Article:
Sunday, November 05, 2006

Vandermark 5 - A Discontinuous Line (Atavistic, 2006)

Multi-reedist and composer Ken Vandermark's signature ensemble has been remarkably stable over their ten plus year existence, but recently there was a change with Fred Lonberg-Holm joining the band on cello and Jeb Bishop who played trombone and occasional guitar dropping out. This is their first disc with the new lineup but the band's core sound of both burning and abstract modal and free jazz remains unchanged. The remainder of this stalwart group is Dave Rempis on alto and tenor saxophones, Kent Kessler on bass and Tim Daisy on drums. The Vandermark 5 have been one of the most consistent recording and performing ensembles in recent jazz memory. Along with their more mainstream colleagues the Dave Holland Quintet, they show that the strong bonds of a working band can make for stronger, more coherent studio albums than collections of stars and sidemen alone. As has become his custom, many of Vandermark's compositions on this disc are dedicated to people who were or are involved in various artistic endeavors.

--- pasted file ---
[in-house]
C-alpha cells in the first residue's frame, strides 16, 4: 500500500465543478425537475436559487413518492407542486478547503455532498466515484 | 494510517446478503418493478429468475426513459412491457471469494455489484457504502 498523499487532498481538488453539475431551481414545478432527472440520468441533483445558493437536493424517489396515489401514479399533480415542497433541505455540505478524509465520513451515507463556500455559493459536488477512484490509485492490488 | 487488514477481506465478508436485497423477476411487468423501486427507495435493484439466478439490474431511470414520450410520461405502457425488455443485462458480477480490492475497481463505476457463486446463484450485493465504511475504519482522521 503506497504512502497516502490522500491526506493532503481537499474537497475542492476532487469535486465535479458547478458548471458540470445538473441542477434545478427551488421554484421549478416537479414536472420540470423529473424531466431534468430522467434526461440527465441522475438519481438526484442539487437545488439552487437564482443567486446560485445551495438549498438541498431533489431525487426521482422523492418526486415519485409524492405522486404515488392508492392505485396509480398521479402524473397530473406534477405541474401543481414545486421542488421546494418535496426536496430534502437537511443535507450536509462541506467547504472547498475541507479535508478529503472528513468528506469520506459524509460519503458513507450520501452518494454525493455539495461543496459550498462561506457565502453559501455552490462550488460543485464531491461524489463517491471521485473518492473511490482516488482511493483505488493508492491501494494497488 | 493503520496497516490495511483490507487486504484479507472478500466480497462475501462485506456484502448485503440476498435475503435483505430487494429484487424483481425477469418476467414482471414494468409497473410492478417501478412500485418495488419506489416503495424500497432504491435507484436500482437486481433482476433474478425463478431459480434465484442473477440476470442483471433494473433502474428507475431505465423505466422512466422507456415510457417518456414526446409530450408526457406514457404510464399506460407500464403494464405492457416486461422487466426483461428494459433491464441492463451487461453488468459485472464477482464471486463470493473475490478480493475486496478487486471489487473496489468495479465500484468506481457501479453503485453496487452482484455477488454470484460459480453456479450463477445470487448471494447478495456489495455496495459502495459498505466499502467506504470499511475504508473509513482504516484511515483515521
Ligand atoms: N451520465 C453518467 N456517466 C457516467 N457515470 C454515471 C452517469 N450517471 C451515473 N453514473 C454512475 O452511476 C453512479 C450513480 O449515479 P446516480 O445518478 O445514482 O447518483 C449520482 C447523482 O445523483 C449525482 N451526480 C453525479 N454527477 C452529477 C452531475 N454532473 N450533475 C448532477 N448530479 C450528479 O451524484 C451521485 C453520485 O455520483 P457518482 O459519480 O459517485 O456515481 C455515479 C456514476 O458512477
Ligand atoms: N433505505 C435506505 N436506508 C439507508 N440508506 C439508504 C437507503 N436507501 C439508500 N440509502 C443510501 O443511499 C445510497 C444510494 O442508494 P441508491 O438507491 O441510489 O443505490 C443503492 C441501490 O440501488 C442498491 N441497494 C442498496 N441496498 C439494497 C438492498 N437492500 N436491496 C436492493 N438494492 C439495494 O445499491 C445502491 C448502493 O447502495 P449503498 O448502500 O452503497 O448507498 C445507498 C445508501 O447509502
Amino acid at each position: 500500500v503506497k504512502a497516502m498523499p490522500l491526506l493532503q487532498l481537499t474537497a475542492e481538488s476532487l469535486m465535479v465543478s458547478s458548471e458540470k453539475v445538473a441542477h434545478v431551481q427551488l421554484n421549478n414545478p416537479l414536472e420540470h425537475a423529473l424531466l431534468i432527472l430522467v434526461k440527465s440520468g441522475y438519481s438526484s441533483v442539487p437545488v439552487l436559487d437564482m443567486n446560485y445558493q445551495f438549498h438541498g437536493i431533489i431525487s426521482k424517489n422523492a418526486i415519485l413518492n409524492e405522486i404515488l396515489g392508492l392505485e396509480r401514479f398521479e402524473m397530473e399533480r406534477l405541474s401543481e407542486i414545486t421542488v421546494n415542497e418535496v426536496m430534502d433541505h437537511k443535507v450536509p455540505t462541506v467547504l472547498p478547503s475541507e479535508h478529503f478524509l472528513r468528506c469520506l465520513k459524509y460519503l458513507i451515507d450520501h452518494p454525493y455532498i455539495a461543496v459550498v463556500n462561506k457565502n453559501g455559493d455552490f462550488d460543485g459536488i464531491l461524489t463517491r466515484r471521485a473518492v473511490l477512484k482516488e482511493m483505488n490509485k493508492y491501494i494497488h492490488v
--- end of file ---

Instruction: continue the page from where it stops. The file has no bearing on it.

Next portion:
"La Dernier Cri (for Elliot Carter)" and "Morricone (for Sergio Leone)" show the band at their most abstract, leaving plenty of space for Lonberg-Holm's plucked and scraped cello to create soundscapes for Vandermark and Rempis to improvise quietly against. By contrast, the band engages in free jazz blowouts on two versions of the song "Convertible." The first, dedicated to designer and architect Charles Eames is the slightly tighter and tamer of the two, while to second version, dedicated to Eames wife Ray, must be considered as one of the group's finest performances. Lonberg-Holm, Kessler and Daisy lay down a rock solid foundation which allows the two saxophonists to just pin their ears back and howl. But they howl with reason and forethought, not just for the mere act of doing so. This is what makes the group so special, they remain grounded in the post bop and free jazz tradition but instead of being enslaved by that tradition they use it as the launching pad for their improvisational explorations. They act like a much needed enema for the body of jazz, cleansing the music of the warbeling crooners and posers that constipate it like so much half digested junk food. This adventurous music is recommended.

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